The Wasserstein distance (also known as Earth Mover Distance) is best explained by an example. Suppose P = (0.2, 0.1, 0.0, 0.0, 0.3, 0.4) and Q = (0.0, 0.5, 0.3, 0.0, 0.2, 0.0, 0.0). See Figure 2. If you think of distribution P as piles of dirt and distribution Q as holes, the Wasserstein distance is the minimum amount of work required to transfer all the dirt in P to the holes in Q.

Figure 2: Wasserstein Calculation Example.
[Click on image for larger view.] Figure 2: Wasserstein Calculation Example.

The transfer can be accomplished in six steps.

  1. all 0.2 in dirt[0] is moved to holes[1], using up dirt[0], with holes[1] needing 0.3 more.
  2. all 0.1 in dirt[1] is moved to holes[1], using up dirt[1], with holes[1] needing 0.2 more.
  3. just 0.2 in dirt[4] is moved to holes[1], filling dirt[1], leaving 0.1 left in dirt[4].
  4. all remaining 0.1 in dirt[4] is moved to holes[2], using up dirt[4], with holes[2] needing 0.2 more.
  5. just 0.2 in dirt[6] is moved to holes[2], filling holes[2], leaving 0.2 left in dirt[6].
  6. all remaining 0.2 in dirt[6] is moved to holes[4], using up dirt[6], filling holes[4].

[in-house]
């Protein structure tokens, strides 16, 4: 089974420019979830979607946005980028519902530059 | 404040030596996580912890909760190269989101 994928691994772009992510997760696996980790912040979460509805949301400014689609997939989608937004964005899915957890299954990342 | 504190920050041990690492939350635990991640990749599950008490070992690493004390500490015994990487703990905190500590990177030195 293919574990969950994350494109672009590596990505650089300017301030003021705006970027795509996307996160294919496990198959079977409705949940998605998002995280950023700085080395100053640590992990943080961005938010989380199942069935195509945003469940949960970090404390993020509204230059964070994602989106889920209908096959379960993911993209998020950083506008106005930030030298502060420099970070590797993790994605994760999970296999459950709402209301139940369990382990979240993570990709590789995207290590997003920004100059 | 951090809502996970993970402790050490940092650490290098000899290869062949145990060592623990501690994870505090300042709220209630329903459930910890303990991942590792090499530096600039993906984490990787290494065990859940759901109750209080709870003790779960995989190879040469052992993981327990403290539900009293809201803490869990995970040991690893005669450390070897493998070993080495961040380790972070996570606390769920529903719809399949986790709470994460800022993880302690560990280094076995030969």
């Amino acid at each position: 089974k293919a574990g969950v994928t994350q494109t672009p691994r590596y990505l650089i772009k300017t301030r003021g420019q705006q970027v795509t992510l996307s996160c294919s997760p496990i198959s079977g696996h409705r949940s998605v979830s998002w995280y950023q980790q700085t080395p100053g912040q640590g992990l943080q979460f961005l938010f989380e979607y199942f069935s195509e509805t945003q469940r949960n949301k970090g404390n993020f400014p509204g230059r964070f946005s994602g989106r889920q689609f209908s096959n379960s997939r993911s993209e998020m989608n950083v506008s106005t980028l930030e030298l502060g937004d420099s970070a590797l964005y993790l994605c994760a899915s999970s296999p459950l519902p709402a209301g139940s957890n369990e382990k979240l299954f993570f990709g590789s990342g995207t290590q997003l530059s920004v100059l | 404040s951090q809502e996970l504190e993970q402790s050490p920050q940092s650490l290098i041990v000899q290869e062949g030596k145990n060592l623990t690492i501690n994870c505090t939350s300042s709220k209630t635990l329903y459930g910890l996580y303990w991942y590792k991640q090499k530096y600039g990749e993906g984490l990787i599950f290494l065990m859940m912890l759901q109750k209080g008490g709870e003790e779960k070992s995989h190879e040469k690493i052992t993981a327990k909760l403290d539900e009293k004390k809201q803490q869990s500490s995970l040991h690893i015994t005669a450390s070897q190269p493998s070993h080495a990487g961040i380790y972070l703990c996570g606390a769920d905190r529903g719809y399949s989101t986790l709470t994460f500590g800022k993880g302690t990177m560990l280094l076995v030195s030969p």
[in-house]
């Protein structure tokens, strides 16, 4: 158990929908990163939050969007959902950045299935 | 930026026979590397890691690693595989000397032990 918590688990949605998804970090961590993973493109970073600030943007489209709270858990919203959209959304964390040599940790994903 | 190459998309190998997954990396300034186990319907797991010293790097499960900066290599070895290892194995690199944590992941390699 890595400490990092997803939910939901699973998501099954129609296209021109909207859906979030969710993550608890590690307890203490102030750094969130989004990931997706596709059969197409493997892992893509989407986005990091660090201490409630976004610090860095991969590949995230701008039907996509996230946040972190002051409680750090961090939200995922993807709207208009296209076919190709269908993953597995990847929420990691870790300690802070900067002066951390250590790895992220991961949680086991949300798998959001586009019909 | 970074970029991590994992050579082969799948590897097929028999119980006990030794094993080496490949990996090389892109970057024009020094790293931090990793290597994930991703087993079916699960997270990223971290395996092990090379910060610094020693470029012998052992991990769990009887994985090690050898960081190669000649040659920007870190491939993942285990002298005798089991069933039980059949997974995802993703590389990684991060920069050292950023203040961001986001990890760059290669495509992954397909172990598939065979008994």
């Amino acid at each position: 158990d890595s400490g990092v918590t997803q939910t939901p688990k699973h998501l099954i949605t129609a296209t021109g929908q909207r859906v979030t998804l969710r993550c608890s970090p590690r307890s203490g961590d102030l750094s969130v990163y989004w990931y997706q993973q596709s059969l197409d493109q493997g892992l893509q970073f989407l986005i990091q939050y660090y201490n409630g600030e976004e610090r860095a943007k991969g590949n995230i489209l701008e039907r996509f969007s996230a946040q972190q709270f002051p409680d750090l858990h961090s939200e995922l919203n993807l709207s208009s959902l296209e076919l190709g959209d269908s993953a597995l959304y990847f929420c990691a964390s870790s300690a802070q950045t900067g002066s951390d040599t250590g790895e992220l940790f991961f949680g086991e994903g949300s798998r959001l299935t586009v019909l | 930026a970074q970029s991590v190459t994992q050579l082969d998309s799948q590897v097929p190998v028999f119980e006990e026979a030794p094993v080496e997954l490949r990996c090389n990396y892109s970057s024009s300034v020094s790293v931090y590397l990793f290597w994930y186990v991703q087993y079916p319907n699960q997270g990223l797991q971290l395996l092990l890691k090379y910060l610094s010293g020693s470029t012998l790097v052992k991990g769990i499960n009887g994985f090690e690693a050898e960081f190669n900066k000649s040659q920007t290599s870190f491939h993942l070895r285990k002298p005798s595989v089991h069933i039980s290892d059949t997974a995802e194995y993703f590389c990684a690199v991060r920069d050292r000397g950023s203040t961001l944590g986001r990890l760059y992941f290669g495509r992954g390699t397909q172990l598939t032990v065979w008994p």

In each transfer, the amount of work done is the flow (amount of dirt moved) times the distance. The Wasserstein distance is the total amount of work done. Put slightly differently, the Wasserstein distance between two distributions is the effort required to transform one distribution into the other.

The Kullback-Leibler Divergence
A common alternative distance function is the Kullback-Leibler (KL) divergence, and a slightly improved variation called symmetric Kullback-Leibler distance. Suppose distribution P = (0.2, 0.5, 0.3) and distribution Q = (0.1, 0.3, 0.7). The Kullback-Leibler divergence is computed as the sum of the p[i] times the log(p[i] / q[i]):

KL = (0.2 * log(0.2 / 0.1)) +
     (0.5 * log(0.5 / 0.3)) +
     (0.3 * log(0.3 / 0.7))
   = (0.2 * 0.69) + (0.5 * 0.51) + (0.3 * -0.85)
   = 0.14 + 0.25 - 0.25
   = 0.14

Kullback-Leibler divergence can be implemented using Python like this:

import numpy as np
def kullback_leibler(p, q):
  n = len(p)
  sum = 0.0
  for i in range(n):
    sum += p[i] * np.log(p[i] / q[i])
  return sum

Because of the division operation in the calculation, the Kullback-Leibler divergence is not symmetric, meaning KL(P, Q) != KL(Q, P) in general. The simplest solution to this problem is to define a symmetric Kullback-Leibler distance function as KLsym(P, Q) = KL(P, Q) + KL(Q, P). However, Kullback-Leibler still has the problem that if any of the values in the P or Q distributions are 0, you run into a division-by-zero problem. One way to deal with this is to add a tiny value, such as 1.0e-5, to all distribution values, but this has the feel of a hack. In short, the common Kullback-Leibler distance function has conceptual and engineering problems.